Sublethal heat shock and cyclosporine exposure produce tolerance against subsequent cyclosporine toxicity

Christina M. Yuan*, Erin M. Bohen, Franco Musio, Michael A. Carome

*Corresponding author for this work

Research output: Contribution to journalArticlepeer-review

24 Scopus citations


Sublethal heat shock has been shown to produce tolerance in cells and tissues subsequently exposed to heat or ischemia/ATP depletion. We tested whether heating LLC-PK1 cells for 2 h at 42°C induced heat shock protein-70 (HSP-70) gene expression and conferred tolerance against subsequent cyclosporine A (CyA) toxicity. HSP-70 mRNA was increased immediately after heat shock, returning to baseline by 4 h. HSP-70 protein increased by l h after heat shock and declined thereafter, approaching baseline after 72 h. Cells heat shocked at 4 and 24 h prior to CyA exposure were significantly more viable than controls, at CyA concentrations near the median lethal dose (LD50). Cytoprotection declined with time after heat shock, concurrent with declining HSP-70 protein levels. Sublethal CyA exposure (50 ug/ml) for 24 h produced upregulation of HSP-70 mRNA and protein. Pretreatment with 50 μg/ml CyA for 24 h followed by exposure to a toxic concentration of CyA (200 μg/ml) produced significant cytoprotection compared with untreated controls. In conclusion, HSP-70 protein induction by sublethal heat shock or CyA exposure was associated with tolerance against subsequent lethal CyA exposure.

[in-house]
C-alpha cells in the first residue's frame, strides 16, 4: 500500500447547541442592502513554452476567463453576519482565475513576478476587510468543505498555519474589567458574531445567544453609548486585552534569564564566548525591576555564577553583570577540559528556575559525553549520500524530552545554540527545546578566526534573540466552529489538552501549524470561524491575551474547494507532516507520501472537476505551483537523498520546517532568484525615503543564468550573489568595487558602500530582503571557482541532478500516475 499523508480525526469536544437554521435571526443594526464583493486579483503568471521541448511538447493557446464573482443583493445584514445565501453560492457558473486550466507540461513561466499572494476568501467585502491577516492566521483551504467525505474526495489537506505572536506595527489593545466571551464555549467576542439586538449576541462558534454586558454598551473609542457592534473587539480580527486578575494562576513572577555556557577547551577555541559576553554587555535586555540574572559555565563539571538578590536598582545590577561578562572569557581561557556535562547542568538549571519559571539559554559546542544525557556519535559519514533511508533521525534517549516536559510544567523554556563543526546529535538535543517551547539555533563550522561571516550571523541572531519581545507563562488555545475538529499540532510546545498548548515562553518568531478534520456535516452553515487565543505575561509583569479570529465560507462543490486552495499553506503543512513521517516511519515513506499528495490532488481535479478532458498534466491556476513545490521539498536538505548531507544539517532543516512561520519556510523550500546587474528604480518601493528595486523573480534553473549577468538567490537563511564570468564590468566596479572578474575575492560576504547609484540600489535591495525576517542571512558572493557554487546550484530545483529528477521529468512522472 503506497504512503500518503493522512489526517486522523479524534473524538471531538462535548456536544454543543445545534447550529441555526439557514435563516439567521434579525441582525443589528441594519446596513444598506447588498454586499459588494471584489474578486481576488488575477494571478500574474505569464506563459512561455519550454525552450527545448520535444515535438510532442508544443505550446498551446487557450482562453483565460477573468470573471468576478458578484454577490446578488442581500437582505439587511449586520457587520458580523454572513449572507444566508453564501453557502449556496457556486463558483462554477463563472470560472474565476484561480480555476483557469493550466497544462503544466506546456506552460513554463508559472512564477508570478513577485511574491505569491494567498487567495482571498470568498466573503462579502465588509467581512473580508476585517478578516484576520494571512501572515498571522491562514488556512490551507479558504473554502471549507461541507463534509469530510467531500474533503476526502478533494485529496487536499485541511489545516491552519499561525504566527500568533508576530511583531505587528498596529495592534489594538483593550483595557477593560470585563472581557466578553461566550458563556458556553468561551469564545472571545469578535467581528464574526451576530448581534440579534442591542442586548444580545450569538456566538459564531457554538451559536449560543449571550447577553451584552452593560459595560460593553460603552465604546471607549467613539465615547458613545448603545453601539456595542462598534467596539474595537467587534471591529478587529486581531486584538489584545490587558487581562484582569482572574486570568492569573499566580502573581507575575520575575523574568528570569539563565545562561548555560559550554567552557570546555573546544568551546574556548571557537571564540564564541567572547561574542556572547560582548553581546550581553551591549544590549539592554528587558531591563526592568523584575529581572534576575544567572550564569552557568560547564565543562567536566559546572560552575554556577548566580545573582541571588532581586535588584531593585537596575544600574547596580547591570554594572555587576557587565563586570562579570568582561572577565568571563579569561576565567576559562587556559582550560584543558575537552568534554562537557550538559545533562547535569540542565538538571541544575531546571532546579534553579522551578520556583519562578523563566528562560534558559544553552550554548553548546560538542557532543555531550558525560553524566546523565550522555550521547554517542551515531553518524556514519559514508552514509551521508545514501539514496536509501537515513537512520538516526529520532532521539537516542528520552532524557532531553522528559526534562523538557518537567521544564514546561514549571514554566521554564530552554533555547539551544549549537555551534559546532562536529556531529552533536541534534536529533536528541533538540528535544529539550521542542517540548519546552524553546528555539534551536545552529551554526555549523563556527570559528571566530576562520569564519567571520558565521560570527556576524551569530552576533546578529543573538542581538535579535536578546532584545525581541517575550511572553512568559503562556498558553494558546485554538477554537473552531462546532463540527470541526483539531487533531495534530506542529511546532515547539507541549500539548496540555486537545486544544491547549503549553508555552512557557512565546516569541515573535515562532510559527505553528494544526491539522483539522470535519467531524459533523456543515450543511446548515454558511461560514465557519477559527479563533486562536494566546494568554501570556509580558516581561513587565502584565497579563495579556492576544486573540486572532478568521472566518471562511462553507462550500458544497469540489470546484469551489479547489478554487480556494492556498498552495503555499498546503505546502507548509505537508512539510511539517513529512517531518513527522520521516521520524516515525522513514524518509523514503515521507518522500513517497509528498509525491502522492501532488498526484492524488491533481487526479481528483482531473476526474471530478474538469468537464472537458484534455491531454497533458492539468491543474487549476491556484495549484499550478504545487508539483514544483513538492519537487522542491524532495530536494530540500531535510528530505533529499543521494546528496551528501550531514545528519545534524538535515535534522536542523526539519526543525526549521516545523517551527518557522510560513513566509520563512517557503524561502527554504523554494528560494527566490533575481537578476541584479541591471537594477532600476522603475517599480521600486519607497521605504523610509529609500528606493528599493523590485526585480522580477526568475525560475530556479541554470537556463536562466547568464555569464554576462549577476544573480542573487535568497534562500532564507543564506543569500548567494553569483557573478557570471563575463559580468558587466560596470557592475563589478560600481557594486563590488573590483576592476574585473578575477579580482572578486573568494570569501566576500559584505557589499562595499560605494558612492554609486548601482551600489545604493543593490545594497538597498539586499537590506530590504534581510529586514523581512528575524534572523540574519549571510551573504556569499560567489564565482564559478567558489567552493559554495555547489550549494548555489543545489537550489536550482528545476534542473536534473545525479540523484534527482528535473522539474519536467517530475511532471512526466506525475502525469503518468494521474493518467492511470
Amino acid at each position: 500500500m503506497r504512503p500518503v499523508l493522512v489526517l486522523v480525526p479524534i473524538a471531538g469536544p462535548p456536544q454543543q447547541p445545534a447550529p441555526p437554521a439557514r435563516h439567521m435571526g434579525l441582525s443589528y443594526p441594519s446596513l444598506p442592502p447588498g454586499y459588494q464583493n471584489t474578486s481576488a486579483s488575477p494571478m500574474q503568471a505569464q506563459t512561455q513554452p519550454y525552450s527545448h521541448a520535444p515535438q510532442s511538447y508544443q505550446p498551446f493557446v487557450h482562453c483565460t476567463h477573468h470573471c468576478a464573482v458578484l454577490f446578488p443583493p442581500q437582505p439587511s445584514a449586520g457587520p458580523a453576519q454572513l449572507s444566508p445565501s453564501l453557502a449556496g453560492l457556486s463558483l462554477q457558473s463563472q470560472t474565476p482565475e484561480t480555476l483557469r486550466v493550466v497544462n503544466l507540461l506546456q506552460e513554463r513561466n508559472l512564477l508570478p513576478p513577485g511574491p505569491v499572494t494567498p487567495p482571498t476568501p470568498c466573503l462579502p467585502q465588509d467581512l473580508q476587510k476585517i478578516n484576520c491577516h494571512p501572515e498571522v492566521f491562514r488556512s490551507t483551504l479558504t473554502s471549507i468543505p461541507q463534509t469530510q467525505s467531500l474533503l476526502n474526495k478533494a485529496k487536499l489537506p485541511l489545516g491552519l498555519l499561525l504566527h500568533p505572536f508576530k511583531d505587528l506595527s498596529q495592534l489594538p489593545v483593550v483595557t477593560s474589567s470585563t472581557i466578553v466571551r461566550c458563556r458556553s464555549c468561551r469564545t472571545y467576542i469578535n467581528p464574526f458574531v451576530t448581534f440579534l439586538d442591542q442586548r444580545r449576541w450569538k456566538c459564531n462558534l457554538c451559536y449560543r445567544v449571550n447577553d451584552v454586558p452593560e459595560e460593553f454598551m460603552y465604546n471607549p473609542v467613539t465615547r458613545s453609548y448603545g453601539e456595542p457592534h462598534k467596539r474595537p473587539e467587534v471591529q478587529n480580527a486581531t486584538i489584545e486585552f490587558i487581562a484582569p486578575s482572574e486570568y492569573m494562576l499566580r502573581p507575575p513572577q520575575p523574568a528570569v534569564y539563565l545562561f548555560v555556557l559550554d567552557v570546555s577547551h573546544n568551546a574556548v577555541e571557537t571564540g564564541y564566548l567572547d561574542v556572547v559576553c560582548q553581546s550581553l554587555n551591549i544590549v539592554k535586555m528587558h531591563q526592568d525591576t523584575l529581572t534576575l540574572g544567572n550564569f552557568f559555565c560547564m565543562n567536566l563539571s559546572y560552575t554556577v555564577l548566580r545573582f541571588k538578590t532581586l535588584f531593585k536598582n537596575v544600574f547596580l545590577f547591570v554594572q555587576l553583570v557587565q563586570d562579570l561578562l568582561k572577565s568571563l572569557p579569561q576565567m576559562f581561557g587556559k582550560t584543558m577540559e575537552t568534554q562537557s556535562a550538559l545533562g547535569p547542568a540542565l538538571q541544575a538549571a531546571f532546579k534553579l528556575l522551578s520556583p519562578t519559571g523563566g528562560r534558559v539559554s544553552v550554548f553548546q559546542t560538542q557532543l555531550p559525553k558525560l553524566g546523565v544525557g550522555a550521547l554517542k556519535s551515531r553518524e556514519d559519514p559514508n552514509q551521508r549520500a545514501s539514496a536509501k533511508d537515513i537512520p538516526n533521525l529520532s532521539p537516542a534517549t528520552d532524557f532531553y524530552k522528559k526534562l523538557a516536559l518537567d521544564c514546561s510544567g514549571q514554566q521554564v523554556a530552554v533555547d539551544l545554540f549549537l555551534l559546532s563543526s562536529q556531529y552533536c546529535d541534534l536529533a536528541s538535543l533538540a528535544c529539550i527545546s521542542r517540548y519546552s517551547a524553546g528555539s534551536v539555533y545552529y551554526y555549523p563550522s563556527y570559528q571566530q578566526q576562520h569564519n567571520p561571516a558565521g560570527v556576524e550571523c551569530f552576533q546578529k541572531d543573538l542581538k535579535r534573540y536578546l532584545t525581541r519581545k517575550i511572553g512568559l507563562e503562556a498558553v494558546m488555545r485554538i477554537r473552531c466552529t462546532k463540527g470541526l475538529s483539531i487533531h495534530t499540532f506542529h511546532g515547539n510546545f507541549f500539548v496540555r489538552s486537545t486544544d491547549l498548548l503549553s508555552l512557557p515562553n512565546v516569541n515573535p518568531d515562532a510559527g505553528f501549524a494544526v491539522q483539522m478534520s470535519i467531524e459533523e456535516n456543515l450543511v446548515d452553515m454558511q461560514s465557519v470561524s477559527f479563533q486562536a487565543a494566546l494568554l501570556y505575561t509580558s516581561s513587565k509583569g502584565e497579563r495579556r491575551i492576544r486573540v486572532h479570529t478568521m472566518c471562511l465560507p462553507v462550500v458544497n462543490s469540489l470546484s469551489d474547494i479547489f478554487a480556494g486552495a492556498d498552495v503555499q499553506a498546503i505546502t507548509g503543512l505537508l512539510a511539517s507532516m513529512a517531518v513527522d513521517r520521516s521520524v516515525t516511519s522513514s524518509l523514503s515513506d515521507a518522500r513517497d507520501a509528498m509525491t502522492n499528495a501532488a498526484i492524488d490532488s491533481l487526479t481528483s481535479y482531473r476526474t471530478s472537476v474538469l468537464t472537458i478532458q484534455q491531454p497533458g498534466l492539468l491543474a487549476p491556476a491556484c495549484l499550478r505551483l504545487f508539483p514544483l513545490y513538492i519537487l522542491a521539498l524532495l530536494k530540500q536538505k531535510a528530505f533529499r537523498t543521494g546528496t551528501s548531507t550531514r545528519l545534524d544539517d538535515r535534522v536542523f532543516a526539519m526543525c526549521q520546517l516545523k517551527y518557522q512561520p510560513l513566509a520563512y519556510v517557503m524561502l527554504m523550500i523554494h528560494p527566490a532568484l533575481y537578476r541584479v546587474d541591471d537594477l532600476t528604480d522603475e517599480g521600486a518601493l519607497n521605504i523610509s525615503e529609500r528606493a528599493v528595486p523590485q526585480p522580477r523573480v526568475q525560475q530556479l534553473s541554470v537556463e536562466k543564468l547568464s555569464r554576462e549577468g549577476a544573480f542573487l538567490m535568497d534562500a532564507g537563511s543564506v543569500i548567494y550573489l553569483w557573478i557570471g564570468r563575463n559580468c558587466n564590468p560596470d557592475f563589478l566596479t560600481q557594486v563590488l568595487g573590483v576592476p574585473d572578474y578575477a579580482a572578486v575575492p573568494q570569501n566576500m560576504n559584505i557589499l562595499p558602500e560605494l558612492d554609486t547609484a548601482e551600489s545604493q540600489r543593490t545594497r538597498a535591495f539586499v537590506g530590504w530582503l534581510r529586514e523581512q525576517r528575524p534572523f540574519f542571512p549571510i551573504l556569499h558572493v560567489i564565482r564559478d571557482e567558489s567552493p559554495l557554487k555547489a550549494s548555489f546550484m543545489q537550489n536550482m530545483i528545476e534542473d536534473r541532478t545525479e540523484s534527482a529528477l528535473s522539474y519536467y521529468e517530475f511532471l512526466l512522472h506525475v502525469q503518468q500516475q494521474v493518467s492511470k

Original languageEnglish
Pages (from-to)F571-F578
JournalAmerican Journal of Physiology
Issue number3 PART 2
StatePublished - 1996


  • Cyclophilin
  • Cytotoxicity
  • Heat shock protein-70
  • Kidney
  • Tubule


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